For example, a success criteria may currently be at Level AAA as a result of very limited testability, and moving that success criteria to Level AA in WCAG 2.1 or a dot.x would require greater testability. In order to succesfully make this transition there is an onus on the task force to provide robust testability where possible.

4. Example§

Some new success criteria and guidelines in WCAG 2.1 are created that effectily make some changes (strenghen) previous WCAG 2.0 conformance requirements, and a page that conformed to WCAG 2.0 is tested against WCAG 2.1:

A web page that previously conforms to WCAG 2.0 AA is reviewed against the new WCAG 2.1 specification. In the review, it is determined that the page still meets 1.4.3, which is now a level A criteria, and the page also meets 5.1 (level A), but it does not meet the new 5.2 (level AA).

As a result, the page could claim to conform to the new WCAG 2.1 success criterion for 1.4.3 Color Contrast [minimum] at level A, and the new 5.1 success criterion (level A), but not the new 5.2 (level AA).

NOTE:The author may choose to change their claim or not, as it will be possible to conform to WCAG 2.1 success criteria without making an explicit conformance claim.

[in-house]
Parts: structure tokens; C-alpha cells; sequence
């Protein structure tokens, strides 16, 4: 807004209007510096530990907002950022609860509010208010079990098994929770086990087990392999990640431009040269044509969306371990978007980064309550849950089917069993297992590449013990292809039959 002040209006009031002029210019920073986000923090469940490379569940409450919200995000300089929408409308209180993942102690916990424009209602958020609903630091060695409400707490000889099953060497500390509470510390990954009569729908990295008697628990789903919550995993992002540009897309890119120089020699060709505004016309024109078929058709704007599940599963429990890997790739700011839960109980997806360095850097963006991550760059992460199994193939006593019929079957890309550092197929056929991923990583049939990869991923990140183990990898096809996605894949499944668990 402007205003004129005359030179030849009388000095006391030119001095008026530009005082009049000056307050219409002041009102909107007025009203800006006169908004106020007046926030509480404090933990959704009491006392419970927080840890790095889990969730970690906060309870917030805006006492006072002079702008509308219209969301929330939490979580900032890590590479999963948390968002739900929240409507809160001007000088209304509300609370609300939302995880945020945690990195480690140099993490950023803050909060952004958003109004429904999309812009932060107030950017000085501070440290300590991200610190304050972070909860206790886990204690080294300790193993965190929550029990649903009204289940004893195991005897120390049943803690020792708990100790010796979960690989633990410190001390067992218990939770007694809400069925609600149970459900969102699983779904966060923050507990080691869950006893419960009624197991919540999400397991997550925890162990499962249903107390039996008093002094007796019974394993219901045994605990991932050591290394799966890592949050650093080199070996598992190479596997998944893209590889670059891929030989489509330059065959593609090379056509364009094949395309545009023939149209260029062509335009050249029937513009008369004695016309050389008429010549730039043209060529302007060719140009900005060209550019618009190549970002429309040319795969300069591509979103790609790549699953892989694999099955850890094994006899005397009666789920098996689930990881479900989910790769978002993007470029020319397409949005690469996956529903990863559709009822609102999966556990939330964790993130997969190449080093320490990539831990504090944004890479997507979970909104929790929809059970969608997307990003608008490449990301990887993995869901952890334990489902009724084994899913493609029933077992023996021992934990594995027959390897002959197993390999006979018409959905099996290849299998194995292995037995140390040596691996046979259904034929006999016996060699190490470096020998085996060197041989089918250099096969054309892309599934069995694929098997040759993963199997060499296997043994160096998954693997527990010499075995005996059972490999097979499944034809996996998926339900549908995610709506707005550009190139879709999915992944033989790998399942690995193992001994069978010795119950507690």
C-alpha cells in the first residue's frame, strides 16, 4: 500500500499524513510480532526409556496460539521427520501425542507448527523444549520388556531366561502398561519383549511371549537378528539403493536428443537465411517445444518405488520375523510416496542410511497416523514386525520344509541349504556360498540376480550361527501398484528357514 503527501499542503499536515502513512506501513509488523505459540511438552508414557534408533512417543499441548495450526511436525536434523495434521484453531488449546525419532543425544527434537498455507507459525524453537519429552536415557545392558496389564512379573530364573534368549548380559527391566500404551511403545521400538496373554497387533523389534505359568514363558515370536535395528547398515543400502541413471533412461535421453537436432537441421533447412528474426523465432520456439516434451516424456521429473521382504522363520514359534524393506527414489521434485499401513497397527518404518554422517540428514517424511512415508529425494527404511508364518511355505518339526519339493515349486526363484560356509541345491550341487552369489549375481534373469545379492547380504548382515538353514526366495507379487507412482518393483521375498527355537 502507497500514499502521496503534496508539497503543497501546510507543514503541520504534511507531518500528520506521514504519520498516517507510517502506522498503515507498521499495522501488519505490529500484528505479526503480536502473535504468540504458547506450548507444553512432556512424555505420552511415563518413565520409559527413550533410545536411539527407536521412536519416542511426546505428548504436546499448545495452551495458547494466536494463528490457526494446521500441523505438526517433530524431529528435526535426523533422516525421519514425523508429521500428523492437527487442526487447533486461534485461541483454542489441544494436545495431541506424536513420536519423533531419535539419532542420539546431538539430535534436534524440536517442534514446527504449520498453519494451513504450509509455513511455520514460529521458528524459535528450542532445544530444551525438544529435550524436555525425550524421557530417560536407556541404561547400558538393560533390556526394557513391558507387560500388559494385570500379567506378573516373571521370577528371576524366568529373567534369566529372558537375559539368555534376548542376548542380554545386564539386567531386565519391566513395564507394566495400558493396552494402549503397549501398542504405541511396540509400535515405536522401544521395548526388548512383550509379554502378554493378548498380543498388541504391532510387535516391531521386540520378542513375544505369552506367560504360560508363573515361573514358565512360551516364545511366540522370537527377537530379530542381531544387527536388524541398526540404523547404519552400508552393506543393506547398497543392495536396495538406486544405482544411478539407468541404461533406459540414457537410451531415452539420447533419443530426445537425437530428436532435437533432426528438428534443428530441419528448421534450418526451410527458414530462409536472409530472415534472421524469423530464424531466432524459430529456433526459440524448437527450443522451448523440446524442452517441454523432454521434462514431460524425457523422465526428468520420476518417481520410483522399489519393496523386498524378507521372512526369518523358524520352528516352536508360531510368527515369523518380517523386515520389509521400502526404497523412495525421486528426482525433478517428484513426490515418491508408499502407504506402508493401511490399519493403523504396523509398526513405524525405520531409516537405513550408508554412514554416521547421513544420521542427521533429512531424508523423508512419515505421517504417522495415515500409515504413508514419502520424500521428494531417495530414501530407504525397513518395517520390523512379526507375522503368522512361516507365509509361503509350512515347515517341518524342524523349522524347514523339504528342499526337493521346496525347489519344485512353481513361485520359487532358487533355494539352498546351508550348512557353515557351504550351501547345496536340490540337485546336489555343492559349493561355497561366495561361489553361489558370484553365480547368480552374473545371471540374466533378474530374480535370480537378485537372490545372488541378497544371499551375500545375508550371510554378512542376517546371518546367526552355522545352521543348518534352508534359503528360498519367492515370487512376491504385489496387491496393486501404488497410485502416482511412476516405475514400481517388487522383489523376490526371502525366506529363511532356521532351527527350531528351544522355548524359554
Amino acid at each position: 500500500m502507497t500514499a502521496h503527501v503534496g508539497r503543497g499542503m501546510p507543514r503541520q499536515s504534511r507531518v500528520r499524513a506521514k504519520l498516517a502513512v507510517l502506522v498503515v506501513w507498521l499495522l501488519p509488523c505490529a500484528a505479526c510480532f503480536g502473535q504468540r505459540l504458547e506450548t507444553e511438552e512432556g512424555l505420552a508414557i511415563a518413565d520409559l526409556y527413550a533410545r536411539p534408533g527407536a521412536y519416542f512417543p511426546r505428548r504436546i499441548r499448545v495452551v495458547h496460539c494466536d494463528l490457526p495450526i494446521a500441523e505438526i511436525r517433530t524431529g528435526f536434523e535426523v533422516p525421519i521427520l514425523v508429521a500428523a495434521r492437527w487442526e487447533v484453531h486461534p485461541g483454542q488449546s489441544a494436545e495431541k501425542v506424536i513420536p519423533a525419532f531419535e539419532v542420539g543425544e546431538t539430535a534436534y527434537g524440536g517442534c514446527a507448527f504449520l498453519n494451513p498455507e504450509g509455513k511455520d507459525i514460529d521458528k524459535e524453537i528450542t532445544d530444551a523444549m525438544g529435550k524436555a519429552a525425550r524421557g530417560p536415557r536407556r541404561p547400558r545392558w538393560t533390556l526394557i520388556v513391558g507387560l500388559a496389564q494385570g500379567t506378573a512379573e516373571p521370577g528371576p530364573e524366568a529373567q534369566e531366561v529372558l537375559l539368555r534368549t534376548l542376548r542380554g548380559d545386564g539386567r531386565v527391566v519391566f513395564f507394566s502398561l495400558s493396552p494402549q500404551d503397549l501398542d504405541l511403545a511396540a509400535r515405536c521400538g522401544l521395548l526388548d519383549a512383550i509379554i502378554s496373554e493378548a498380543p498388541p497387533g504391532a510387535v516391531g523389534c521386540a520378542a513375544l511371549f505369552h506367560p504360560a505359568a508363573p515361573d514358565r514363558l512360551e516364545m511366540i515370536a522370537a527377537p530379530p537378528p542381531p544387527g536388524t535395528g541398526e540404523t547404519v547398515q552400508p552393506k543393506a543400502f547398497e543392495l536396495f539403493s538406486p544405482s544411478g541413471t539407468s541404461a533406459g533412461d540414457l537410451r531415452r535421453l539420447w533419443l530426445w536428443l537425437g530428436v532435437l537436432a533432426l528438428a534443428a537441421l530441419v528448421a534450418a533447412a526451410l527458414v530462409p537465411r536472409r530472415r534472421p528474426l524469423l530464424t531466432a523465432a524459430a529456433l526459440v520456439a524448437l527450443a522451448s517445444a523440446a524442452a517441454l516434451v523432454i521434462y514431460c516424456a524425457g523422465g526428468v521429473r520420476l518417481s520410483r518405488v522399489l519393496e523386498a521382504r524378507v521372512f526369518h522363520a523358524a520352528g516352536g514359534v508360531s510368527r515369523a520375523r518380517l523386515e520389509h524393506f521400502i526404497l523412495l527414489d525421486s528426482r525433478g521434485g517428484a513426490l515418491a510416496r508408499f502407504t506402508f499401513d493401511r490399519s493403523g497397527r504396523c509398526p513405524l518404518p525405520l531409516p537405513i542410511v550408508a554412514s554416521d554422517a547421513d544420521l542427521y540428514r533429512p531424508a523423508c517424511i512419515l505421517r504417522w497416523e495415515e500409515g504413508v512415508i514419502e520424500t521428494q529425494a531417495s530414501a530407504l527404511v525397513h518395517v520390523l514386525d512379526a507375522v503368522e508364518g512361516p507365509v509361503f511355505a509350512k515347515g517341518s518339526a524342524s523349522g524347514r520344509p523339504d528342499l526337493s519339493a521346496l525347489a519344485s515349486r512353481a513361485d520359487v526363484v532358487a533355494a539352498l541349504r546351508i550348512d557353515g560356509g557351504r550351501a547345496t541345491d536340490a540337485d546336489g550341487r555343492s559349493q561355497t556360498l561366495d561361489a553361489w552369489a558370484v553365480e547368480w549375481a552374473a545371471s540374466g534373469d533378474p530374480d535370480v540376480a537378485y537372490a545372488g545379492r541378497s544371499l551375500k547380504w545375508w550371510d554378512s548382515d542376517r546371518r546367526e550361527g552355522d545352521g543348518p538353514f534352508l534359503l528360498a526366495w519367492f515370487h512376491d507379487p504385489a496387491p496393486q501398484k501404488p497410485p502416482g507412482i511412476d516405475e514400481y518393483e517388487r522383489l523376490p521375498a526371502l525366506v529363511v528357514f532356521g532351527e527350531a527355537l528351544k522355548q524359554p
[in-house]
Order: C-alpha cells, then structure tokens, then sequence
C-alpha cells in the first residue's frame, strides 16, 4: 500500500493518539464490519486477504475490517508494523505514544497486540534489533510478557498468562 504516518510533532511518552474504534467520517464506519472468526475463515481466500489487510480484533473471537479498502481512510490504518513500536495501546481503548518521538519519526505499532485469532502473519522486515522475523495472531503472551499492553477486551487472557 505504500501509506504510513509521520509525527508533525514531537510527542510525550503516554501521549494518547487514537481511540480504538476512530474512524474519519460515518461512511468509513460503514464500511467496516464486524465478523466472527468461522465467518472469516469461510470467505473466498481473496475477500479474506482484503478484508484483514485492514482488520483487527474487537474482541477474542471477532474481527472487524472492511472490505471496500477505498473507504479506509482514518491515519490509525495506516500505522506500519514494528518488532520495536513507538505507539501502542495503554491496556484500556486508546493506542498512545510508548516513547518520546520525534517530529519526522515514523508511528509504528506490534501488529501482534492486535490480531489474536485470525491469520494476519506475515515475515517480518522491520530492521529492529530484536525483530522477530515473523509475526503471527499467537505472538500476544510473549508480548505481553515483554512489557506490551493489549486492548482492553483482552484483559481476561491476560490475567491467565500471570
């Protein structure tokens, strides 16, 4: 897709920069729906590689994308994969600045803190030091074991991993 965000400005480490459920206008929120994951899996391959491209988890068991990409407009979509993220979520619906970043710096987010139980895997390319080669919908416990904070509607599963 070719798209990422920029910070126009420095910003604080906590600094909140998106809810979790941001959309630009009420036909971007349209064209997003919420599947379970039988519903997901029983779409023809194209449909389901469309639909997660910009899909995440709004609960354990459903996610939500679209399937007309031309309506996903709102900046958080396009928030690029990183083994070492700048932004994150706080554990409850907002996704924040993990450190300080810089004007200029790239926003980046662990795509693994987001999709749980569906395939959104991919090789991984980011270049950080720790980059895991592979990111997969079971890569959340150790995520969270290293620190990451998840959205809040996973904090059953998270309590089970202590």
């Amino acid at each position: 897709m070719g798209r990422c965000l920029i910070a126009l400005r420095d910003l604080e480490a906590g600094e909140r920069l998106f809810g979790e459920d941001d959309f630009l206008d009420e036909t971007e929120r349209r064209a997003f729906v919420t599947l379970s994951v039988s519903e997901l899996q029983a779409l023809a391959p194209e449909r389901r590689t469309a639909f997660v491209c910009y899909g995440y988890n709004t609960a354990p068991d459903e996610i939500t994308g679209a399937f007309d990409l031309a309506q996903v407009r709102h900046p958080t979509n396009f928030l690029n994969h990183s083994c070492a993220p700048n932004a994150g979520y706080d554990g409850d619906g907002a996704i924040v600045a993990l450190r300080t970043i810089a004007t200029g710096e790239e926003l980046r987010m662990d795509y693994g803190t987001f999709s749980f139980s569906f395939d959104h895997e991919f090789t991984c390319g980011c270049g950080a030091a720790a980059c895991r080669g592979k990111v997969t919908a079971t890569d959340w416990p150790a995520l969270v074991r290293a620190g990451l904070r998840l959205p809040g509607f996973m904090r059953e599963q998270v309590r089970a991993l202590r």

Note that most of these terms are further discussed in the Requirements for WCAG 2.0 [wcag2-req]

Media Accessibility User Requirements [media-accessibility-reqs] may also be useful

@@ SC Granularity - Protocol needed

What level of detail should be applied to SCs. When should they be grouped together, and broken.

A. Change Log§

A.1 Substantive changes since the last public working draft§

A.2 Other substantive changes since the First Public Working Draft§

B. References§

B.1 Informative references§

Ben Caldwell; Michael Cooper; Loretta Guarino Reid; Gregg Vanderheiden et al. W3C. Web Content Accessibility Guidelines (WCAG) 2.0. 11 December 2008. W3C Recommendation. URL: https://www.w3.org/TR/WCAG20/
Shane McCarron; Michael Cooper; Mark Sadecki. W3C. Media Accessibility User Requirements. 3 December 2015. W3C Note. URL: https://www.w3.org/TR/media-accessibility-reqs/
Gregg Vanderheiden; John Slatin; Wendy Chisholm. W3C. Requirements for WCAG 2.0. 25 April 2006. W3C Note. URL: https://www.w3.org/TR/wcag2-req/